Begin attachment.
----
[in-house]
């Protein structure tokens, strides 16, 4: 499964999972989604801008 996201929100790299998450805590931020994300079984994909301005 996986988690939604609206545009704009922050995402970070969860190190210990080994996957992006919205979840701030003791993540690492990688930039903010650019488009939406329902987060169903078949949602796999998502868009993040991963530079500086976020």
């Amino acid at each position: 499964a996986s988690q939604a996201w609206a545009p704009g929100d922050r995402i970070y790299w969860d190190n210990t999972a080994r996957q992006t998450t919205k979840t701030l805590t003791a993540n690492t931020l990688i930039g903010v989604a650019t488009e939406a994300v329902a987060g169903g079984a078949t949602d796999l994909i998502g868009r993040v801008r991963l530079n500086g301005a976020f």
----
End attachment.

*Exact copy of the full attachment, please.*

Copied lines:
[in-house]
């Protein structure tokens, strides 16, 4: 499964999972989604801008 996201929100790299998450805590931020994300079984994909301005 996986988690939604609206545009704009922050995402970070969860190190210990080994996957992006919205979840701030003791993540690492990688930039903010650019488009939406329902987060169903078949949602796999998502868009993040991963530079500086976020």
């Amino acid at each position: 499964a996986s988690q939604a996201w609206a545009p704009g929100d922050r995402i970070y790299w969860d190190n210990t999972a080994r996957q992006t998450t919205k979840t701030l805590t003791a993540n690492t931020l990688i930039g903010v989604a650019t488009e939406a994300v329902a987060g169903g079984a078949t949602d796999l994909i998502g868009r993040v801008r991963l530079n500086g301005a976020f």